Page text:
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Why “The Get Down” Will Be Your Next Netflix Binge

If you’ve already torn through Netflix’s excellent ode to the ‘80s Stranger Things, you don’t have long to wait for its next binge-worthy historical drama. Arriving from director Baz Luhrmann on August 12, The Get Down rewinds to New York City in the ‘70s. Like the best songs and the show’s infectious first trailer (below), the series has the pedigree and the verve to be the thing people won’t be able to get out of their heads.

Set against the background of a city literally on fire, The Get Down covers two years in New York from 1977-1979, with disco in its death throes and hip-hop just being born. At its pulsing heart is a group of South Bronx teens who are both witnessing and driving the evolution in music and culture. Poetry-loving Ezekiel “Books” Figuero (Justice Smith, Paper Towns) and young DJ Shaolin Fantastic (Shameik Moore, Dope) cement their friendship around their mutual love of rhymes and music, while Shaolin is mentored by rap legend Grandmaster Flash (Mamoudou Athie). Mylene Cruz (Herizen Guardiola) is eager to break the bounds set by her strict minister father (Giancarlo Esposito, Breaking Bad), though her uncle (Jimmy Smits, Sons of Anarchy) roots for her success. Dizzee (Jaden Smith, After Earth) is a burgeoning artist as well, but he uses spray paint for his craft in a neighborhood increasingly covered with graffiti. The Get Down earns bonus points for shooting in the Bronx and around New York. This is essential for shows and movies where the city itself is a character, even if that character has evolved in the decades since.

Luhrmann’s status has dipped with both audiences and critics over his last few films (The Great Gatsby, Australia), but the man knows how to combine music and visuals like few directors working now. Think the titular characters’ meeting set to Desiree’s “Kissing You” in Romeo & Juliet, the soaring pop mash-up “Elephant Love Medley” in Moulin Rouge, or the decadent party scene boosted by “A Little Party Never Killed Nobody” in The Great Gatsby.  Here music again takes center stage for the filmmaker, with the story and the soundtrack inextricably intertwined due to its focus on young artists. From its most recent trailer (below), the show looks to feature Luhrmann’s trademark energy without devolving into the over-the-top excess he’s been known to indulge in on occasion.

If Australian-born Luhrmann doesn’t feel like a natural fit for the subject matter or setting, a few key players up the show’s authenticity. Hip-hop standard bearer Nas serves not only as an executive producer on The Get Down but he also writes the lyrics delivered by the series’ narrator, the older Mr. Books, at the beginning of each episode. Though Nas doesn’t star as Mr. Books himself, Daveed Diggs should salve any fans’ disappointment in the part. The recently minted Tony winner is fresh off his dual role of Lafayette and Thomas Jefferson in Hamilton, where the speed of his “Guns and Ships” verses should have impressed even the fastest of rappers like Twista and Busta Rhymes. The real Grandmaster Flash is also an associate producer on the show, and hip-hop historian Nelson George takes on supervising producer duties. As one of the show’s lead writers and an executive producer, Pulitzer-Prize-winning playwright Stephen Adly Guirgis ensures that the dialogue will be as strong as the soundtrack.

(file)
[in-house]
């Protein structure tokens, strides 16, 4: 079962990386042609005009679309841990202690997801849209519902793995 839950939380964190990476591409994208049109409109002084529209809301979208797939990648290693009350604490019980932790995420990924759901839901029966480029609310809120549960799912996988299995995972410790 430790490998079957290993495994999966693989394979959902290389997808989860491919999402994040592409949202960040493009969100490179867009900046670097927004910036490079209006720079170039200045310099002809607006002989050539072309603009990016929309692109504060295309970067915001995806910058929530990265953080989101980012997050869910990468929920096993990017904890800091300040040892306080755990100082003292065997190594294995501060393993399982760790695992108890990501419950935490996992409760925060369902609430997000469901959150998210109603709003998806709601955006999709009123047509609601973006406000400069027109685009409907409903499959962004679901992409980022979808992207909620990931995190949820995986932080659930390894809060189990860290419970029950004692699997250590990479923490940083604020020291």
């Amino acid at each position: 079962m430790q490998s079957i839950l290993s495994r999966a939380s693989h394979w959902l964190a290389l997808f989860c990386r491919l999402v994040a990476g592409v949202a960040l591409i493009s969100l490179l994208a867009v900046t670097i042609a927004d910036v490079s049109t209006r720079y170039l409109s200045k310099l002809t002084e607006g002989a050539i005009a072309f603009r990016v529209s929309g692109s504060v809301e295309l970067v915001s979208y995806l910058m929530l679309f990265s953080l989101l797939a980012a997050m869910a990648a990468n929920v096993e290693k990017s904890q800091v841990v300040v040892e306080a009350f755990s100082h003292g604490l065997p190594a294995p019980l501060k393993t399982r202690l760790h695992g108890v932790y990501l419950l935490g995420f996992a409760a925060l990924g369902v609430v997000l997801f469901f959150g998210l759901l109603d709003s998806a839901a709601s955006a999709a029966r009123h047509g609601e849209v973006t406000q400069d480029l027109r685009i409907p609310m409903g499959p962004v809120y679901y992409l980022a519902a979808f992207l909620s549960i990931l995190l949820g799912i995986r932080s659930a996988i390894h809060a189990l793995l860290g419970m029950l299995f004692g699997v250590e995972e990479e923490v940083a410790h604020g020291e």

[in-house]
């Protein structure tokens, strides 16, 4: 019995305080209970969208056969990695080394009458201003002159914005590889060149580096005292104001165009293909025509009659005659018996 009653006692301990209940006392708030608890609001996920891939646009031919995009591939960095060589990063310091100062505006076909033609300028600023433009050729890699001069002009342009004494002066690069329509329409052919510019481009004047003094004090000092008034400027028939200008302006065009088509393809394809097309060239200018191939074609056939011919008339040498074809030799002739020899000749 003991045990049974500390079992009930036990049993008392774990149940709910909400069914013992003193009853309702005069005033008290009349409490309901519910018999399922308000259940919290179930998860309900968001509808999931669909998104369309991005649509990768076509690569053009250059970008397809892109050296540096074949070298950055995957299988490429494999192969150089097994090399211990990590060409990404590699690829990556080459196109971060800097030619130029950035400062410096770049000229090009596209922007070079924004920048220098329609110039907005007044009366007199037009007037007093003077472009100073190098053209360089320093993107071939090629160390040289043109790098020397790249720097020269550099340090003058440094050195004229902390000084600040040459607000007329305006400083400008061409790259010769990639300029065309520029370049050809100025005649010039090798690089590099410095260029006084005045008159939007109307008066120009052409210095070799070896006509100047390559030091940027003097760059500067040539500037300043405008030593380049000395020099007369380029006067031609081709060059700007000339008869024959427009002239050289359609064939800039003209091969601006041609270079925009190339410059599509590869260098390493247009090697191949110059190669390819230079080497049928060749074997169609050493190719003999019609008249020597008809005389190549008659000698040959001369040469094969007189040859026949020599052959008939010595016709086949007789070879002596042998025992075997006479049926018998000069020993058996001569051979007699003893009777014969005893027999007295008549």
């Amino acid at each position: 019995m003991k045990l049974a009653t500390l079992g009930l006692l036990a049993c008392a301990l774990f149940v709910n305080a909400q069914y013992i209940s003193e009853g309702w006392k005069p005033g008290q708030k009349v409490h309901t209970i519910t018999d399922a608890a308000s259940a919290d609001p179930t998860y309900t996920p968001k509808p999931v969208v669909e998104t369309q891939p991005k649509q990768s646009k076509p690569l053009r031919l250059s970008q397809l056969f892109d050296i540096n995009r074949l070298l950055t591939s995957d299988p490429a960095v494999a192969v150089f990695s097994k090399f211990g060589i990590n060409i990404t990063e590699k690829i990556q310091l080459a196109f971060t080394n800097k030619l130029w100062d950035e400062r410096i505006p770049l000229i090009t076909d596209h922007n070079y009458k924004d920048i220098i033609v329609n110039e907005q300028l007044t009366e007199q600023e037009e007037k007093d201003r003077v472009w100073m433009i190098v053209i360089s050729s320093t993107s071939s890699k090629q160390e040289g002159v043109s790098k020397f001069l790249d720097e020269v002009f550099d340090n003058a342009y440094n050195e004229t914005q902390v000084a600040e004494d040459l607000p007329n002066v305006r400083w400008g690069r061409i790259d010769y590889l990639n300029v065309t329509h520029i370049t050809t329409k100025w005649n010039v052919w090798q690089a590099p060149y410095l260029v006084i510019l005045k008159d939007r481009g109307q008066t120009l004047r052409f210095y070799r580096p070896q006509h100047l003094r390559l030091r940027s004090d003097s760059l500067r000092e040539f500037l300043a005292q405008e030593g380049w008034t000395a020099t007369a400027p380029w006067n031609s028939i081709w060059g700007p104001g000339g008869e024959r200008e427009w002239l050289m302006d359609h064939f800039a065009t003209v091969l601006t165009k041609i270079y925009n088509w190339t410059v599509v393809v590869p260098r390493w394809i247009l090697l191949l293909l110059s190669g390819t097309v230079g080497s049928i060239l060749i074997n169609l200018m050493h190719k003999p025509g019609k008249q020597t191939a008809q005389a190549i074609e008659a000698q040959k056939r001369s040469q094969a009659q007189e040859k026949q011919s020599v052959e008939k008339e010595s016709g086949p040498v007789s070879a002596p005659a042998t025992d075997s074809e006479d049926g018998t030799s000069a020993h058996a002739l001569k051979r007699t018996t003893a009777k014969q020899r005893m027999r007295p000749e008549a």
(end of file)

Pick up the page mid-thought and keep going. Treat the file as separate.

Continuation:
The show runs 12 episodes, which have been divided into two parts.  In case you can’t be trusted not to speed through your queue (I’m right there with you), another reminder: the first six episodes will be available to stream Friday, August 12, with the second part appearing next year.

– This is Kimber Myers‘ first post for CultureSonar. Welcome!

PS. For more on Netflix’s Stranger Things and its famous star, click on our post An Appreciation of Winona Ryder. Plus, for some other great soundtracks of the 1970s (Breakfast in America and Saturday Night Fever, respectively) , check out our posts Talk About “Right Place, Right Time” and When Their Moment Came, They Were Ready.   

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